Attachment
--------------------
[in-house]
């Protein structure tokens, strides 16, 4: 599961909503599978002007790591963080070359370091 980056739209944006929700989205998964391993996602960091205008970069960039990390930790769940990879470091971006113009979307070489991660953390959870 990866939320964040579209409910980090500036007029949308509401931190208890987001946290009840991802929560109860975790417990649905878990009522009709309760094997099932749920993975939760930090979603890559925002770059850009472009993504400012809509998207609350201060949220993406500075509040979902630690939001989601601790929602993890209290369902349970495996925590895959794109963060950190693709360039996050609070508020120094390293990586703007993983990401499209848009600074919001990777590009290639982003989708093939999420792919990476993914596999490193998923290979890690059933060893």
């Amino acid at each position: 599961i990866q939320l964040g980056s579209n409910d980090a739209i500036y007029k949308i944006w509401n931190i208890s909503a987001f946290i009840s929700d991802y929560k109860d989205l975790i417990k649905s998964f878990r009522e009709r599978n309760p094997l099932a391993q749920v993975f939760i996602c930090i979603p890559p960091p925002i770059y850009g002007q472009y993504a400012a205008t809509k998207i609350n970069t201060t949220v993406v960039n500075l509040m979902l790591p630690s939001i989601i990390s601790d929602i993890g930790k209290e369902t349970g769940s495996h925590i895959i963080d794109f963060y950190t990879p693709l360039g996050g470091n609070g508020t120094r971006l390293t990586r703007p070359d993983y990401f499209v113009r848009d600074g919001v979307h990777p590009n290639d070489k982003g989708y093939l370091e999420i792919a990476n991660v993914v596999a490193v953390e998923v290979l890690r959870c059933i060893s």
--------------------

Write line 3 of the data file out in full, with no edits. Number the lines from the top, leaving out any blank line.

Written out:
């Amino acid at each position: 599961i990866q939320l964040g980056s579209n409910d980090a739209i500036y007029k949308i944006w509401n931190i208890s909503a987001f946290i009840s929700d991802y929560k109860d989205l975790i417990k649905s998964f878990r009522e009709r599978n309760p094997l099932a391993q749920v993975f939760i996602c930090i979603p890559p960091p925002i770059y850009g002007q472009y993504a400012a205008t809509k998207i609350n970069t201060t949220v993406v960039n500075l509040m979902l790591p630690s939001i989601i990390s601790d929602i993890g930790k209290e369902t349970g769940s495996h925590i895959i963080d794109f963060y950190t990879p693709l360039g996050g470091n609070g508020t120094r971006l390293t990586r703007p070359d993983y990401f499209v113009r848009d600074g919001v979307h990777p590009n290639d070489k982003g989708y093939l370091e999420i792919a990476n991660v993914v596999a490193v953390e998923v290979l890690r959870c059933i060893s």